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"I feel badly"? I hope not. Options
rmberwin
Posted: Thursday, July 18, 2019 9:33:09 PM

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I've several times heard the President say "I feel badly" about thus and so. But I've never heard mentioned that this is poor grammar!
sureshot
Posted: Friday, July 19, 2019 12:36:49 AM
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rmberwin wrote:
I've several times heard the President say "I feel badly" about thus and so. But I've never heard mentioned that this is poor grammar!

______________________

In formal English, one should say "I feel bad" to convey the desired sense.
palapaguy
Posted: Friday, July 19, 2019 1:26:46 AM

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rmberwin wrote:
I've several times heard the President say "I feel badly" about thus and so. But I've never heard mentioned that this is poor grammar!

Okay, I'll mention it. That is poor grammar.
Adyl Mouhei
Posted: Friday, July 19, 2019 3:57:28 AM

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Location: Casablanca, Grand Casablanca, Morocco
To master a language you have to learn it in use. Actually, you have to pay attention to its social context and to who says what. What is correct in one particular situation is unacceptable in another.
Ravindra
Posted: Friday, July 19, 2019 6:57:28 AM
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Location: Bangalore, Karnataka, India
Agree with Adyl. Even if I do not use such words informally, I should know their meaning. Communication is a two-way system - I must make myself understandable to the one/ones I am talking to and I must be able to understand what I am told.

The capacity to learn is a gift; the ability to learn is a skill; the willingness to learn is a choice.
Brain Herbert
Romany
Posted: Friday, July 19, 2019 10:41:39 AM
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Location: Brighton, England, United Kingdom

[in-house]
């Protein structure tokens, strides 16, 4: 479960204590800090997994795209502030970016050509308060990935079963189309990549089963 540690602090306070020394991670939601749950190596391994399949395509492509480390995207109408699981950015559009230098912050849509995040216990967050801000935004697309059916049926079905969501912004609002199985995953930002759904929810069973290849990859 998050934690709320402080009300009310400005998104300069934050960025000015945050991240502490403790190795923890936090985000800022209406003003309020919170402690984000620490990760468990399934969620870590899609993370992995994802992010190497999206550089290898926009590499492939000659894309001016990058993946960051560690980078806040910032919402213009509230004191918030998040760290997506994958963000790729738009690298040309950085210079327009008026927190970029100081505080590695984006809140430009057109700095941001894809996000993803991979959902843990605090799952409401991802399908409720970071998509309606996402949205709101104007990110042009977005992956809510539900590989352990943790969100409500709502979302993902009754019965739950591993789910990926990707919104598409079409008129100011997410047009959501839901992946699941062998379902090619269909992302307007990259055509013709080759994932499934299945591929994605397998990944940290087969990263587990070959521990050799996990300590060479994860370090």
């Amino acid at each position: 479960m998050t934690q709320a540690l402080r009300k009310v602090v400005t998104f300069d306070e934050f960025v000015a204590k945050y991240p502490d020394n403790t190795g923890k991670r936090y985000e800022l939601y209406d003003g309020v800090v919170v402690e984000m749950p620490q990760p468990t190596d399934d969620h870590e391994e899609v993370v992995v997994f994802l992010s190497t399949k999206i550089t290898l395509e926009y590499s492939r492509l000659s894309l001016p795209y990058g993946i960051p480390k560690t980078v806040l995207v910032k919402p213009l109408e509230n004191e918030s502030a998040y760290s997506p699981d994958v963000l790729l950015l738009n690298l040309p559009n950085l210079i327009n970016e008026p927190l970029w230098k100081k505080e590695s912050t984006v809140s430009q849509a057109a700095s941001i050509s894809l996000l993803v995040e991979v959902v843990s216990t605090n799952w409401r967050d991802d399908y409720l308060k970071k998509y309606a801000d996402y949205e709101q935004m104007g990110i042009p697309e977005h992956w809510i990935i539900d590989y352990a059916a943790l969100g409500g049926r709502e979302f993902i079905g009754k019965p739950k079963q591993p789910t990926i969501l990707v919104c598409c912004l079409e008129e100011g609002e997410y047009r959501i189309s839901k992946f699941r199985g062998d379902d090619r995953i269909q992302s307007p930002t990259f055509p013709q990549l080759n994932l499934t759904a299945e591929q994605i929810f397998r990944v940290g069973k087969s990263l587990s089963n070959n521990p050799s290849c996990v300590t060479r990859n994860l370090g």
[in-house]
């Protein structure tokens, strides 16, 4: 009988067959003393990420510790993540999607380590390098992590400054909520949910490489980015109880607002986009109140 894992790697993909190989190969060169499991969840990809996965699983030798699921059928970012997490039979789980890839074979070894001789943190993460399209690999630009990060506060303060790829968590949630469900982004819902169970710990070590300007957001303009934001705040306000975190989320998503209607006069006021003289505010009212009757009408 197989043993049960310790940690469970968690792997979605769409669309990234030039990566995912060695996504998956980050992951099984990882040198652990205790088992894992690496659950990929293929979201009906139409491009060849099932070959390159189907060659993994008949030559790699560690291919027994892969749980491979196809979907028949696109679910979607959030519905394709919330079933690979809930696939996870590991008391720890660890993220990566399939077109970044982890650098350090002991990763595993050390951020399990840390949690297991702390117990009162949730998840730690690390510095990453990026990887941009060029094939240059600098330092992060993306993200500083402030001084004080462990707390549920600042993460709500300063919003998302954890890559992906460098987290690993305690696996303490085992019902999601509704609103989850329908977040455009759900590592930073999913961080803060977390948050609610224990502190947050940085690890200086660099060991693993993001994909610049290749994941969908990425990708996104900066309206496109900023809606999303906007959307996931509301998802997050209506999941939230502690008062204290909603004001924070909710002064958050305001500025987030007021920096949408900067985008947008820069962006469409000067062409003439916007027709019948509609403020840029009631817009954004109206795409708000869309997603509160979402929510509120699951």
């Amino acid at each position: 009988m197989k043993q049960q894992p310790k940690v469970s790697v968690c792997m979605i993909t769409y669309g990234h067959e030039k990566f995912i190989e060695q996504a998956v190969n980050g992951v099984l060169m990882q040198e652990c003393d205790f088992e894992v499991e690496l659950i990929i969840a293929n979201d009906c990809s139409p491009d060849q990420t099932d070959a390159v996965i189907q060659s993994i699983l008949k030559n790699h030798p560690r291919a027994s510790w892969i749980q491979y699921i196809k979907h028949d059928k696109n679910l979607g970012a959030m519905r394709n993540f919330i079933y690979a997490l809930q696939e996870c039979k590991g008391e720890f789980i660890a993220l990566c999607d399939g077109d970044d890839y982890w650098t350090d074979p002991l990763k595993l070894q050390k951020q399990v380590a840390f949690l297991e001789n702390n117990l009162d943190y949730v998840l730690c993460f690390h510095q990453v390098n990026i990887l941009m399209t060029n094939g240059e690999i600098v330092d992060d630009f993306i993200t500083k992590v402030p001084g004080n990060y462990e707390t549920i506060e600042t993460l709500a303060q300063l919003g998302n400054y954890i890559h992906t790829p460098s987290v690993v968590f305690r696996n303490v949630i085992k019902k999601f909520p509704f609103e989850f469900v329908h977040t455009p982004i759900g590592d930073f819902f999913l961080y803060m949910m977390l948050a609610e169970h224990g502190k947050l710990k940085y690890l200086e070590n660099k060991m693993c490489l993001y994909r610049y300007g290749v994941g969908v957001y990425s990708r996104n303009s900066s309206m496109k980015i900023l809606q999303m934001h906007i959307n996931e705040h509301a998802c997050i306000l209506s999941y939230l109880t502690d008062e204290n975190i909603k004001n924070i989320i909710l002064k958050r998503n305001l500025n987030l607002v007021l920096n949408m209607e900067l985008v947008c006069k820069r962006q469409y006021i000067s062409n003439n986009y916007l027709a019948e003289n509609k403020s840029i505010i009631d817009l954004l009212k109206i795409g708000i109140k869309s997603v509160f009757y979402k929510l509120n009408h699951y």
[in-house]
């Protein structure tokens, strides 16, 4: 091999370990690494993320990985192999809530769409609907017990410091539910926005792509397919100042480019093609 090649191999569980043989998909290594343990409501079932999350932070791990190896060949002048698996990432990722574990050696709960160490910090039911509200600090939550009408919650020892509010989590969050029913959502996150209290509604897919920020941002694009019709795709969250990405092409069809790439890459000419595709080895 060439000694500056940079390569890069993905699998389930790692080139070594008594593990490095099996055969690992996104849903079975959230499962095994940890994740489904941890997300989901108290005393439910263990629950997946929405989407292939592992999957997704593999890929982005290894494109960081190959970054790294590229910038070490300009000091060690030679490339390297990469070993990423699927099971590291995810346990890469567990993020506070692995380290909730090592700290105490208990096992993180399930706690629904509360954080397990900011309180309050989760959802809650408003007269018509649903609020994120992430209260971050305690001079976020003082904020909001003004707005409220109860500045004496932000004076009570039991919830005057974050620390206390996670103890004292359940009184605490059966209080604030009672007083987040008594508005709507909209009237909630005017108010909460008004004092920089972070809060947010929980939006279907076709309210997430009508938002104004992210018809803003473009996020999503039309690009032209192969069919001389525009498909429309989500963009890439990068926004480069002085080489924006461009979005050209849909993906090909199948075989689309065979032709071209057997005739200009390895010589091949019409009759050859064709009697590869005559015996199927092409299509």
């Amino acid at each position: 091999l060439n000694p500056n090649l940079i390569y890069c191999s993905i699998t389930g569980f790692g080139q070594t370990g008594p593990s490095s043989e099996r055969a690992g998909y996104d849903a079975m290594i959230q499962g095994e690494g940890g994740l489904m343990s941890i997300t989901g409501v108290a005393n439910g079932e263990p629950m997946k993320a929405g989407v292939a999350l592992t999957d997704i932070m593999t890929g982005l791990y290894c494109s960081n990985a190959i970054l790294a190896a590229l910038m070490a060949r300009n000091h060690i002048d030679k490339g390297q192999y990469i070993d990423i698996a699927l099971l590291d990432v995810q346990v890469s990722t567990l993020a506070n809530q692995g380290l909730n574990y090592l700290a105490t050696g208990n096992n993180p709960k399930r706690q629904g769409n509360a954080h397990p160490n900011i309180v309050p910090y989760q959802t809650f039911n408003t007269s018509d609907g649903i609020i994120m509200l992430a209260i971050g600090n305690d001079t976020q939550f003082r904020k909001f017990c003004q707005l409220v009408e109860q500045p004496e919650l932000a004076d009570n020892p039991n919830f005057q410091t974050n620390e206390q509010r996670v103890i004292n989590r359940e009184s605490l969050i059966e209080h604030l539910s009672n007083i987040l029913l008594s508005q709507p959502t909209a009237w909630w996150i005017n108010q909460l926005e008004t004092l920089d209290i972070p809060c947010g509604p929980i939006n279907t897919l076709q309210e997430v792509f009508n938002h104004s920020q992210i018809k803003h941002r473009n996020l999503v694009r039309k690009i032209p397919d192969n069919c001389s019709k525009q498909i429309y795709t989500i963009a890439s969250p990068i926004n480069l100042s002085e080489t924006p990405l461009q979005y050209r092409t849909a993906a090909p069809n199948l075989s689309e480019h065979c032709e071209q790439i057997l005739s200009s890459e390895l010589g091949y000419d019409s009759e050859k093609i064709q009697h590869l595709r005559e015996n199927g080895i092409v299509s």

Rmberwin
I guess that whether you copy other people's bad language usage or not is up to each person. It IS incorrect and marks out the speaker as someone who is not well-educated or widely-read.

And actually - millions of people from countries & governments all over the wall do recognise that this particular speaker uses English in a way that does not befit an educated public speaker. Both his grammar and vocabulary use are constantly subject to scrutiny and comment.
BobShilling
Posted: Friday, July 19, 2019 1:16:51 PM
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Location: Beroun, Stredocesky, Czech Republic
Romany wrote:
It IS incorrect and marks out the speaker as someone who is not well-educated or widely-read.


I hear/see it more and more from quite well-educated people.

I don't understand why it is becoming more common. People who say they feel badly about something wouldn't dream of saying they feel well/sadly/happily about something
.
rmberwin
Posted: Friday, July 19, 2019 4:57:48 PM

Rank: Member

Joined: 5/30/2012
Posts: 99
Neurons: 769
BobShilling wrote:
Romany wrote:
It IS incorrect and marks out the speaker as someone who is not well-educated or widely-read.


I hear/see it more and more from quite well-educated people.

I don't understand why it is becoming more common. People who say they feel badly about something wouldn't dream of saying they feel well/sadly/happily about something
.


This type of usage error is known as a 'hypercorrection'. Perhaps the most common is 'you and I' when 'me and you' is correct. I hear this all the time from news broadcasters, etc.
ozok
Posted: Saturday, July 20, 2019 10:25:07 AM
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ozok
Posted: Sunday, July 21, 2019 9:09:00 AM
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Joined: 7/24/2018
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Quote:

I guess that whether you copy other people's bad language usage or not is up to each person. It IS incorrect and marks out the speaker as someone who is not well-educated or widely-read.


Of course it is incorrect.

Language is constantly evolving. And this can go very quickly if used by an influential person such as the president of the USA.

We have AE and BE. Just a matter of time before the former is changed to TE.

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